The report recently published by the Commons Justice committee on disclosure of evidence in criminal cases made interesting reading.
Disclosure is the biggest problem that we come across when conducting cell site analysis work. Take a recent case. We were asked to quote to undertake the work in February 2018. At the time of quoting we always ask the solicitor to make a request to CPS for the original call data records as they were not already in possession of them.
We do this regardless of whether we are likely to be instructed by a particular criminal defence firm as no matter which cell site analysis expert they instruct, we all need the same data in order to conduct our analysis. The LAA finally granted funding to the solicitor 8 weeks later, after making them source other quotes to find the cheapest! Not a particular problem at this stage as the trial was listed for mid-July 2018.
We are well used to conducting urgent cell site work where evidence is served at the last minute so with this particular case we were still left with plenty of time. We were supplied with the call data records for one of the phones for our client. A good start, however we were requesting data for four phones as we needed to look at co-location of defendants and victim.
By the end of May 2018 CPS asked the solicitor for our experts contact details so that they could get the officer in the case to send us what we require direct. This should be an ideal situation when dealing direct with an officer or analyst as nothing gets lost in translation. Finally, we receive contact from the particular police force to say they will send the missing data. We did obtain some data, but again not all of what we had requested.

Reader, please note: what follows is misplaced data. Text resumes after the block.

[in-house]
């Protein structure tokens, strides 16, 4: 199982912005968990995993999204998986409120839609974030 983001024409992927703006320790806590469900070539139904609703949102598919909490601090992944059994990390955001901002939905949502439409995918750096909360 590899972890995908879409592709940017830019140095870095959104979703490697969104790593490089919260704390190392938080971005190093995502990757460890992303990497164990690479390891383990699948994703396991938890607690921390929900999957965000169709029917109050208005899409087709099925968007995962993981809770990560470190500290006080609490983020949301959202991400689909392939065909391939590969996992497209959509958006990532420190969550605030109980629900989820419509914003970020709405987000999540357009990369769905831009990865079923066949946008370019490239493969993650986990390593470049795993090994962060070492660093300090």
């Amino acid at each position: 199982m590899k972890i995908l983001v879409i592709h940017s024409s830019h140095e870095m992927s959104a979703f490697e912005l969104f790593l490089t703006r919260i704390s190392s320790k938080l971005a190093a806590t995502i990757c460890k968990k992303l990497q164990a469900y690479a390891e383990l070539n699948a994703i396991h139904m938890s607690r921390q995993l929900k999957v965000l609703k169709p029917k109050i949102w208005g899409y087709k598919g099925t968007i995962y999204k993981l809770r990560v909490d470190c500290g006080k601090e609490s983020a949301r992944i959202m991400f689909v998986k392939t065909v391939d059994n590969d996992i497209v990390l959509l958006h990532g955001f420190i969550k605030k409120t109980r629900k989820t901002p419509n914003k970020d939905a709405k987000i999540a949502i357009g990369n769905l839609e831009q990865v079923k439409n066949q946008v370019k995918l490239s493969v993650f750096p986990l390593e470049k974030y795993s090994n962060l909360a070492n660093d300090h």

We were eventually supplied with all the data once the trial was underway and the work had to be completed very quickly. I am not sure why it took nearly 6 months to obtain the source material for exhibits produced by the Crown. I would like to say this is uncommon and while it doesn’t usually take this long we generally have problems obtaining the call data records in about 75% of cases we do.
We have been asked by police officers, even judges why we need the original raw data. We worked on a very high-profile case some years ago and the judge refused our request for the original Excel files and said we could only have the PDF data as that cannot be altered. We had to point out that the request we were making was not uncommon or unreasonable as we needed the source material to check the accuracy of the prosecutions exhibits. We got there in the end, but again the trial was already underway.
We try and make life as easy as possible for both the solicitor and CPS when requesting disclosure of original call data records. We provide wording which can be copied straight to CPS detailing exactly what we need. Within this we always ask CPS for permission for the prosecutions expert or police analyst to release the data direct to us. This permission is rarely granted and I note that this was an issue brought up by another digital forensics provider during questions raised by the select committee.
Hopefully we will see some improvement in the future but we are not yet convinced as we are currently working on a number of cases in which the trials are well underway.